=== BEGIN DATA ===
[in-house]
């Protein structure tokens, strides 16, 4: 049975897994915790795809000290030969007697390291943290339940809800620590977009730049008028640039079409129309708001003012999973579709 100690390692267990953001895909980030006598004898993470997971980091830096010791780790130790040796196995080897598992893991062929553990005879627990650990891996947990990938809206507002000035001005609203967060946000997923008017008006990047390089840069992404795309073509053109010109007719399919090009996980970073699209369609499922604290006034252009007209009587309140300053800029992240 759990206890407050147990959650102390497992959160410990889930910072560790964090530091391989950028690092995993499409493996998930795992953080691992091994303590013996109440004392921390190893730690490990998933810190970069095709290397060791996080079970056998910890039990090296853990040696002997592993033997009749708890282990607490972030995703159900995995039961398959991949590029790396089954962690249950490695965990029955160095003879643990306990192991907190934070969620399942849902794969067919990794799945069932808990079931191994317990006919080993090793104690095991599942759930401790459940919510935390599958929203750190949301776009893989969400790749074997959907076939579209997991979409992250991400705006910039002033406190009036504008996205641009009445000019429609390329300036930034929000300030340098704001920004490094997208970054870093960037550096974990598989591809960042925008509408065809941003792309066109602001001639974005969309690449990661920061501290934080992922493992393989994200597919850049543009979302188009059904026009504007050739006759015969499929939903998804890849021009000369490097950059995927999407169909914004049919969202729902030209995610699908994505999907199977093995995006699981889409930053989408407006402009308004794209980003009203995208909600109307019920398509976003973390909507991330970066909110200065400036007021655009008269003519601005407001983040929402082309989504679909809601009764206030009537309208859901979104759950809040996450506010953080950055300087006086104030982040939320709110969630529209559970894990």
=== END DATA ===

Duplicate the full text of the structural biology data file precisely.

[in-house]
């Protein structure tokens, strides 16, 4: 049975897994915790795809000290030969007697390291943290339940809800620590977009730049008028640039079409129309708001003012999973579709 100690390692267990953001895909980030006598004898993470997971980091830096010791780790130790040796196995080897598992893991062929553990005879627990650990891996947990990938809206507002000035001005609203967060946000997923008017008006990047390089840069992404795309073509053109010109007719399919090009996980970073699209369609499922604290006034252009007209009587309140300053800029992240 759990206890407050147990959650102390497992959160410990889930910072560790964090530091391989950028690092995993499409493996998930795992953080691992091994303590013996109440004392921390190893730690490990998933810190970069095709290397060791996080079970056998910890039990090296853990040696002997592993033997009749708890282990607490972030995703159900995995039961398959991949590029790396089954962690249950490695965990029955160095003879643990306990192991907190934070969620399942849902794969067919990794799945069932808990079931191994317990006919080993090793104690095991599942759930401790459940919510935390599958929203750190949301776009893989969400790749074997959907076939579209997991979409992250991400705006910039002033406190009036504008996205641009009445000019429609390329300036930034929000300030340098704001920004490094997208970054870093960037550096974990598989591809960042925008509408065809941003792309066109602001001639974005969309690449990661920061501290934080992922493992393989994200597919850049543009979302188009059904026009504007050739006759015969499929939903998804890849021009000369490097950059995927999407169909914004049919969202729902030209995610699908994505999907199977093995995006699981889409930053989408407006402009308004794209980003009203995208909600109307019920398509976003973390909507991330970066909110200065400036007021655009008269003519601005407001983040929402082309989504679909809601009764206030009537309208859901979104759950809040996450506010953080950055300087006086104030982040939320709110969630529209559970894990």